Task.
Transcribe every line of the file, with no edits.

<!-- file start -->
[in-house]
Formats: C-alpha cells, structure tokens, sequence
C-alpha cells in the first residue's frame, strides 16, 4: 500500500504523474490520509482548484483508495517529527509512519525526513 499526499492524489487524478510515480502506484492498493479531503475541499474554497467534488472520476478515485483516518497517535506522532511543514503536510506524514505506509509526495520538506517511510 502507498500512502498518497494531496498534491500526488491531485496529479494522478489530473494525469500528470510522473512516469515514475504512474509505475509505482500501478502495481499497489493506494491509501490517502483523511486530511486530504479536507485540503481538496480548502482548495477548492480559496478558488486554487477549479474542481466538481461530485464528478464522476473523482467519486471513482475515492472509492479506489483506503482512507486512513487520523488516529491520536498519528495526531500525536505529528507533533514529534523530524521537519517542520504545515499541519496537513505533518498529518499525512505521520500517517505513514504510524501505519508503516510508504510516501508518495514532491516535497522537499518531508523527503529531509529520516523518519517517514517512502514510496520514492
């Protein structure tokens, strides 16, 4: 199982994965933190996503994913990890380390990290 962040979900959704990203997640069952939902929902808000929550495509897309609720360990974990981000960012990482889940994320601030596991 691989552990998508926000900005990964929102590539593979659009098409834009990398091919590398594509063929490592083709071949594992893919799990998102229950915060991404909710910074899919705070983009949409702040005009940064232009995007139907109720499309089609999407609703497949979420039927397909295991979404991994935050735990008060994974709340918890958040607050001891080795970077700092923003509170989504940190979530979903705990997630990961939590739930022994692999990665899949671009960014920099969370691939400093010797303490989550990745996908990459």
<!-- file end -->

[in-house]
Formats: C-alpha cells, structure tokens, sequence
C-alpha cells in the first residue's frame, strides 16, 4: 500500500504523474490520509482548484483508495517529527509512519525526513 499526499492524489487524478510515480502506484492498493479531503475541499474554497467534488472520476478515485483516518497517535506522532511543514503536510506524514505506509509526495520538506517511510 502507498500512502498518497494531496498534491500526488491531485496529479494522478489530473494525469500528470510522473512516469515514475504512474509505475509505482500501478502495481499497489493506494491509501490517502483523511486530511486530504479536507485540503481538496480548502482548495477548492480559496478558488486554487477549479474542481466538481461530485464528478464522476473523482467519486471513482475515492472509492479506489483506503482512507486512513487520523488516529491520536498519528495526531500525536505529528507533533514529534523530524521537519517542520504545515499541519496537513505533518498529518499525512505521520500517517505513514504510524501505519508503516510508504510516501508518495514532491516535497522537499518531508523527503529531509529520516523518519517517514517512502514510496520514492
């Protein structure tokens, strides 16, 4: 199982994965933190996503994913990890380390990290 962040979900959704990203997640069952939902929902808000929550495509897309609720360990974990981000960012990482889940994320601030596991 691989552990998508926000900005990964929102590539593979659009098409834009990398091919590398594509063929490592083709071949594992893919799990998102229950915060991404909710910074899919705070983009949409702040005009940064232009995007139907109720499309089609999407609703497949979420039927397909295991979404991994935050735990008060994974709340918890958040607050001891080795970077700092923003509170989504940190979530979903705990997630990961939590739930022994692999990665899949671009960014920099969370691939400093010797303490989550990745996908990459």